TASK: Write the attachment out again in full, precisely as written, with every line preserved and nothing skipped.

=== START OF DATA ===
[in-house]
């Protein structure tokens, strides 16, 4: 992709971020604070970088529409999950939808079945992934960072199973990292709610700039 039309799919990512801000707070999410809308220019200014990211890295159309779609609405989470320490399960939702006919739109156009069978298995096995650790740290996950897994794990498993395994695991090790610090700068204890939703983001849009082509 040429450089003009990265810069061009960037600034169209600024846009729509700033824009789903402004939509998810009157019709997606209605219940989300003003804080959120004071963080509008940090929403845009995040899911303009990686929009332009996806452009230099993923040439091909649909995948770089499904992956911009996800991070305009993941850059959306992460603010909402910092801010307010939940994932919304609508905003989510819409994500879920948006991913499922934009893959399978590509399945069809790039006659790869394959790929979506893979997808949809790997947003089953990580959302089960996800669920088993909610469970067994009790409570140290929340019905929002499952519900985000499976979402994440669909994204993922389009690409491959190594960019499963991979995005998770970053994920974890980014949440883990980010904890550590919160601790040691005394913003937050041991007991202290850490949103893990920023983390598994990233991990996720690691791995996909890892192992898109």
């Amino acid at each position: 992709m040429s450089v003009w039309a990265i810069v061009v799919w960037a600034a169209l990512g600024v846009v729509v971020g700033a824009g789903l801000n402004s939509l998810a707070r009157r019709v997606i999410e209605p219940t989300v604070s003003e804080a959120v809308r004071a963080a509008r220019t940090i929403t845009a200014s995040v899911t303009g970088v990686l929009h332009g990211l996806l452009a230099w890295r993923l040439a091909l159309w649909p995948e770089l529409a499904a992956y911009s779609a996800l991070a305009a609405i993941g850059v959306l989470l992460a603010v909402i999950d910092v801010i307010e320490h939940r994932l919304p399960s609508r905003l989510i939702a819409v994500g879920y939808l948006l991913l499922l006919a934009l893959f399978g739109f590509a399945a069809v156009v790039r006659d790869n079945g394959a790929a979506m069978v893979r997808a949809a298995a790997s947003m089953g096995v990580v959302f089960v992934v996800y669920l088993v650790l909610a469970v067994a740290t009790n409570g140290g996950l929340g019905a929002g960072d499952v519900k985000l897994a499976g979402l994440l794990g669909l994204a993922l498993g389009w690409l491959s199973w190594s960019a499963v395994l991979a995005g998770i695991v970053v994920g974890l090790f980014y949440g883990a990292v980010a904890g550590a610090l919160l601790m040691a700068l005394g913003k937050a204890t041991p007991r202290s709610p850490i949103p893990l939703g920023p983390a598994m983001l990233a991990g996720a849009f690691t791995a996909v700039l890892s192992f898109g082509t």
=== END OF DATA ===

[in-house]
């Protein structure tokens, strides 16, 4: 992709971020604070970088529409999950939808079945992934960072199973990292709610700039 039309799919990512801000707070999410809308220019200014990211890295159309779609609405989470320490399960939702006919739109156009069978298995096995650790740290996950897994794990498993395994695991090790610090700068204890939703983001849009082509 040429450089003009990265810069061009960037600034169209600024846009729509700033824009789903402004939509998810009157019709997606209605219940989300003003804080959120004071963080509008940090929403845009995040899911303009990686929009332009996806452009230099993923040439091909649909995948770089499904992956911009996800991070305009993941850059959306992460603010909402910092801010307010939940994932919304609508905003989510819409994500879920948006991913499922934009893959399978590509399945069809790039006659790869394959790929979506893979997808949809790997947003089953990580959302089960996800669920088993909610469970067994009790409570140290929340019905929002499952519900985000499976979402994440669909994204993922389009690409491959190594960019499963991979995005998770970053994920974890980014949440883990980010904890550590919160601790040691005394913003937050041991007991202290850490949103893990920023983390598994990233991990996720690691791995996909890892192992898109």
């Amino acid at each position: 992709m040429s450089v003009w039309a990265i810069v061009v799919w960037a600034a169209l990512g600024v846009v729509v971020g700033a824009g789903l801000n402004s939509l998810a707070r009157r019709v997606i999410e209605p219940t989300v604070s003003e804080a959120v809308r004071a963080a509008r220019t940090i929403t845009a200014s995040v899911t303009g970088v990686l929009h332009g990211l996806l452009a230099w890295r993923l040439a091909l159309w649909p995948e770089l529409a499904a992956y911009s779609a996800l991070a305009a609405i993941g850059v959306l989470l992460a603010v909402i999950d910092v801010i307010e320490h939940r994932l919304p399960s609508r905003l989510i939702a819409v994500g879920y939808l948006l991913l499922l006919a934009l893959f399978g739109f590509a399945a069809v156009v790039r006659d790869n079945g394959a790929a979506m069978v893979r997808a949809a298995a790997s947003m089953g096995v990580v959302f089960v992934v996800y669920l088993v650790l909610a469970v067994a740290t009790n409570g140290g996950l929340g019905a929002g960072d499952v519900k985000l897994a499976g979402l994440l794990g669909l994204a993922l498993g389009w690409l491959s199973w190594s960019a499963v395994l991979a995005g998770i695991v970053v994920g974890l090790f980014y949440g883990a990292v980010a904890g550590a610090l919160l601790m040691a700068l005394g913003k937050a204890t041991p007991r202290s709610p850490i949103p893990l939703g920023p983390a598994m983001l990233a991990g996720a849009f690691t791995a996909v700039l890892s192992f898109g082509t």